South Australia’s Ban on GM Crops May Have Yielded a Better Alternative

The SA state government has just trialled a new GM-free soil program that some are heralding as the future of agriculture.

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Apr 17 2015, 2:39am

A global food scarcity crisis is looming, due to the effects of overpopulation, the exhaustion of agricultural lands, and climate change. A UN report last year revealed that food shortages over the next decade were inevitable, as the warming climate is reducing grain production. Scientists around the globe have been turning to genetic engineering, with its promise of increasing crop yields by around seven percent. But GM detractors claim the technology is untested and could lead to problems down the track, including detrimental effects to health, and the contamination of surrounding crops.

In South Australia, the state government has just trialled a new GM-free soil program that some are heralding as the future of agriculture. The New Horizons program has produced dramatic increases in crop yields of 50 to 100 percent and has even resulted in rises of up to 300 percent at some test sites. The program, which incorporates different techniques to improve soil quality, could potentially add $800 million to the state's economy.

But New Horizons has sparked debate in sectors of the state's agricultural industry, as the economic viability of implementing such a program is questioned. And concerns are also being raised over the state's 12 year long moratorium on GM technology, which certain farmers believe has a detrimental effect on the industry.

SA Agricultural Minister Leon Bignell said he was pleased with the results of the program, which prove "that New Horizons is the next revolution in agriculture."

"The state government established New Horizons because we wanted to overcome soil issues and significantly increase South Australia's agricultural production," Bignell told VICE. "Landholders want confidence in the techniques being used and the state government is continuing to work with them and answer their questions."

In November 2013, Bignell—who caused controversy last year when he attended an anti-GM rally —announced his government's decision to extend the statewide GM moratorium until September 2019. He said the ban was important in maintaining the state's reputation for producing premium food and wine. Last year, during the state election all major political parties supported the continuation of the moratorium.

Andrew Johnson, group executive director at the Department of Primary Industries and Regions SA, initiated the New Horizons program two years ago. It brings together the soil management techniques of clay incorporation, deep fertilisation and the incorporation of organic matter. "So if you combined it, we thought that we could get at least a 70 percent increase in productivity," he said. But initial expectations were not high enough, "over the last grain season, the results have shown a 100 percent increase in yield."

The trial, which involved growing wheat crops in sandy, low fertility soils, was undertaken at sites north of Port Lincoln on the Eyre Peninsula, near Karoonda in the Murray Mallee and near Naracoorte in the south-east of the state.

An analysis of how to finance the roll-out of the program is now underway. "It's not cheap. It's about $400-450 a hectare, in some areas that's nearly as much as what land costs, but if you can double production with no more inputs then you've got a significant impact without having to go and try to find more land," Johnson explained.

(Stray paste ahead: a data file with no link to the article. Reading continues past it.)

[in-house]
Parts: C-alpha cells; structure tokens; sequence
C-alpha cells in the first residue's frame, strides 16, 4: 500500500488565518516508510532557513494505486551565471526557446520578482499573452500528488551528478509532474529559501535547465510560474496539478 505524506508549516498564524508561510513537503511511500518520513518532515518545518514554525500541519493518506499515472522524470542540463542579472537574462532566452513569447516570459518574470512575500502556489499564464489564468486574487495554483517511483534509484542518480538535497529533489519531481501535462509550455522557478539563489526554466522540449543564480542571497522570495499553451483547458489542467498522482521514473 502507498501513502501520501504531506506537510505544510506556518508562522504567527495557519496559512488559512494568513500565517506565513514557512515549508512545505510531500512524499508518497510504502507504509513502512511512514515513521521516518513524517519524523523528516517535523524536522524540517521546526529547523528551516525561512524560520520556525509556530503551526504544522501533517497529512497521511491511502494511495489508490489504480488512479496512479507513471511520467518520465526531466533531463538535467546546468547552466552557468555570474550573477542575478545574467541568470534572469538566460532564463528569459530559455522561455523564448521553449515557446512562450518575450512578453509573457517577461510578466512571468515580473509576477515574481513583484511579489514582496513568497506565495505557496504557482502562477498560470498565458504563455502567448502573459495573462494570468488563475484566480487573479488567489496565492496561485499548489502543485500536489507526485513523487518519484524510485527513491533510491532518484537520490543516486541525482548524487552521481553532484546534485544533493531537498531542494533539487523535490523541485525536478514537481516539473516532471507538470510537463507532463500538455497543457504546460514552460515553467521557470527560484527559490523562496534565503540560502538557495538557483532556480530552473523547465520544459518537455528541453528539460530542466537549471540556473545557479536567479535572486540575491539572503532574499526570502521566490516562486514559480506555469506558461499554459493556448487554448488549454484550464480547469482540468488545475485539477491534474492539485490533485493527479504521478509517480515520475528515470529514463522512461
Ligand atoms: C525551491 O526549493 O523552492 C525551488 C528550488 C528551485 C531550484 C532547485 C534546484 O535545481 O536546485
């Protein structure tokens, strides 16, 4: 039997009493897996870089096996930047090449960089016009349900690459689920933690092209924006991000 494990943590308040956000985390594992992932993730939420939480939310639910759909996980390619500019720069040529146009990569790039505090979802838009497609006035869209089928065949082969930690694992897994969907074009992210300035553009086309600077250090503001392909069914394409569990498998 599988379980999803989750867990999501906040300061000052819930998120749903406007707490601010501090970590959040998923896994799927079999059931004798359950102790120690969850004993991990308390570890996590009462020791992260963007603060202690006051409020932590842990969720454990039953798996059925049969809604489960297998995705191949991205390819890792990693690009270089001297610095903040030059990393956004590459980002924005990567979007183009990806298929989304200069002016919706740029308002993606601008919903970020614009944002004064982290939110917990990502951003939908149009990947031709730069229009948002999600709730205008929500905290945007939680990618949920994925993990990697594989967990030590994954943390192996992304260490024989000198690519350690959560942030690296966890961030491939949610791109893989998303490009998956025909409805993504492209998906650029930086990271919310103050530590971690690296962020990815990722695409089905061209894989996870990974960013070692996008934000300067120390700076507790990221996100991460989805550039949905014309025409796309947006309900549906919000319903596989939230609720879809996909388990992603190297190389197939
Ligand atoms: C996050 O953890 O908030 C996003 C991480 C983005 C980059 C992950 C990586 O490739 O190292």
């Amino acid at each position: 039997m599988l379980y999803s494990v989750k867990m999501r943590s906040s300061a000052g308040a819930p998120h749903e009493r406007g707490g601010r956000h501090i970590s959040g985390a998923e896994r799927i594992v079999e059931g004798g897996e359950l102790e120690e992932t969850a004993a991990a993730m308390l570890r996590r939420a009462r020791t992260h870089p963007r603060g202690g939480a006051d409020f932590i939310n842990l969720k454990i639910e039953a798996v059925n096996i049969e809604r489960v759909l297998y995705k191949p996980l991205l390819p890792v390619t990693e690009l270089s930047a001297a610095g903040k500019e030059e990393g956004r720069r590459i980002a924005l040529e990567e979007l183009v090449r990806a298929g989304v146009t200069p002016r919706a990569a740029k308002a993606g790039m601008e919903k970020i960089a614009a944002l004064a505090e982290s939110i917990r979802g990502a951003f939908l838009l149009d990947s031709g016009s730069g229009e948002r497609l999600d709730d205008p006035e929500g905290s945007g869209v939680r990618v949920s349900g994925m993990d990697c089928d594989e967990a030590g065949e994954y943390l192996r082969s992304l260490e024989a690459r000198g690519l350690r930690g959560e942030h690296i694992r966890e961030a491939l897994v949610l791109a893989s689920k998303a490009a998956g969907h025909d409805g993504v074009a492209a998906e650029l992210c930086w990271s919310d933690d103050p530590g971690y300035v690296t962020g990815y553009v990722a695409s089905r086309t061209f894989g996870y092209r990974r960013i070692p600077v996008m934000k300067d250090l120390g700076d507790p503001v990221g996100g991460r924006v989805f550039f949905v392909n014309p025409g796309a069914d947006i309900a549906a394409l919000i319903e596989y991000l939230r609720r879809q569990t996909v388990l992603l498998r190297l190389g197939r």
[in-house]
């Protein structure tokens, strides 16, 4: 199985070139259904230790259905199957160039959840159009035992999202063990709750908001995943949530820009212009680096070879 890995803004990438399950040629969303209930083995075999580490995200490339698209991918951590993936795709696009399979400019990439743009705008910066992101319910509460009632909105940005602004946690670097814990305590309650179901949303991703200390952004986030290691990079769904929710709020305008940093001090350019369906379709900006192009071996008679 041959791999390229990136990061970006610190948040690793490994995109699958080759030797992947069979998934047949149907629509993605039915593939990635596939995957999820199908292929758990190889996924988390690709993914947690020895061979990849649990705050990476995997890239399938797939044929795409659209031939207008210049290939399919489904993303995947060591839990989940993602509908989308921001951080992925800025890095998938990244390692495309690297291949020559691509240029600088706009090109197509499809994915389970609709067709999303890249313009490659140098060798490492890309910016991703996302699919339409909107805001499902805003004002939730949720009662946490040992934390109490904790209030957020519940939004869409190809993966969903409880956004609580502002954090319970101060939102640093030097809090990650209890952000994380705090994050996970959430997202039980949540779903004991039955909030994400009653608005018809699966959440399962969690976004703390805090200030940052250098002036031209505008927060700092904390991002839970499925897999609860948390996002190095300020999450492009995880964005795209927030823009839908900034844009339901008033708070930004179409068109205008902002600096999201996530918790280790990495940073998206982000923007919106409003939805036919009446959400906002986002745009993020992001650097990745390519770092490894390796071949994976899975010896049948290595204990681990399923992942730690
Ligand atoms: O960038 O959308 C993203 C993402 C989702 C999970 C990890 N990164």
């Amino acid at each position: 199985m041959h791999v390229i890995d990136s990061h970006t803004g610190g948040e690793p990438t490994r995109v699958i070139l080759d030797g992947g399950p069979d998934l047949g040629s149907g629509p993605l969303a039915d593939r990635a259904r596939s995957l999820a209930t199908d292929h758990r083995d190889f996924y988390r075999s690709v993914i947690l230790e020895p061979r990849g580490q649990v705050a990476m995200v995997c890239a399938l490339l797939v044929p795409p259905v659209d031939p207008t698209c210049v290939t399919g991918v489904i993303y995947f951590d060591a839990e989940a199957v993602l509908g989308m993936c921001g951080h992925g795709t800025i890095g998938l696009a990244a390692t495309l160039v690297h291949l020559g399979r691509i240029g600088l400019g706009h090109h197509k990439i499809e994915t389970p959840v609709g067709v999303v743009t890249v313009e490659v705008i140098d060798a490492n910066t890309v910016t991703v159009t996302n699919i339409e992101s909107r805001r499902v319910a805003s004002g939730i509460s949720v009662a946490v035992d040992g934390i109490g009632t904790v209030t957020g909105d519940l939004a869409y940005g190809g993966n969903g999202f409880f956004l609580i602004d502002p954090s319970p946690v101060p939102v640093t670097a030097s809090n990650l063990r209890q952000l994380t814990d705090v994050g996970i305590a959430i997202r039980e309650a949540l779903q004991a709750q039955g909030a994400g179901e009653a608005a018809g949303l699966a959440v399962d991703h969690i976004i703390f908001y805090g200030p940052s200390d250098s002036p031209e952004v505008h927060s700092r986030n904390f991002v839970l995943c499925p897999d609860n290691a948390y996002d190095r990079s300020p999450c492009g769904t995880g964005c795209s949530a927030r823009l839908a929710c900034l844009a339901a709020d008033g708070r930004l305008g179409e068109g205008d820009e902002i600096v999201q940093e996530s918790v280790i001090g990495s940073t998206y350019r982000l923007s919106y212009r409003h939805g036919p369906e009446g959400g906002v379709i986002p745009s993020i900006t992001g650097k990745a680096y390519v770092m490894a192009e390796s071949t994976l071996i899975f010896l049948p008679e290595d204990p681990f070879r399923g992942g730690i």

According to Darren Arney, chief executive of Grain Producers South Australia, the results of the program are impressive, though he doubts it could be economically feasible. "I would imagine that some of the clay and the addition of organic matter is not a cheap operation, so there'd be a fair bit of capital expenditure involved in that," he said.

Arney would be happy with the seven percent yield increase that could be achieved if the use of GM technology was allowed, especially as productivity increases over the last decade have been about 0.7 to one percent.

"The GM moratorium is supposed to be around a marketing advantage for a better price. The grower's aren't seeing it," Arney said. "We're yet to see the evidence of the advantage it provides."

A GM moratorium was brought into effect in most states around Australia in 2003, to delay the commercial release of GM canola. But unlike other states that overturned their moratorium in 2008, SA along with Tasmania maintained theirs.

"We'd like to see farmers have choice in whether they can grow them or not," Arney added. "In NSW you can have an organic crop, you can have a conventionally sown crop or you can have a GM crop. So we're just asking for the same choice."

But Bob Phelps, director of Gene Ethics, said the use of GM crops has not delivered what was promised, such as drought and salt tolerance and higher quality food. He says the number of farmers that actually want to see the ban lifted are a small minority, while there are a long list of companies who want the moratorium to remain, as they benefit from both local and export markets that buy their products at premium prices due to their GM-free status. "The Middle East in particular will absolutely not accept GM, it has zero tolerance for any genetically manipulated crops," he said.

As oil and phosphates—the major inputs for industrial agriculture—continue to run out, Phelps sees the change of focus towards water and soil management as more crucial than ever. "Bignell really is a visionary. His New Horizons project is looking 30 to 50 years in the future," he said.

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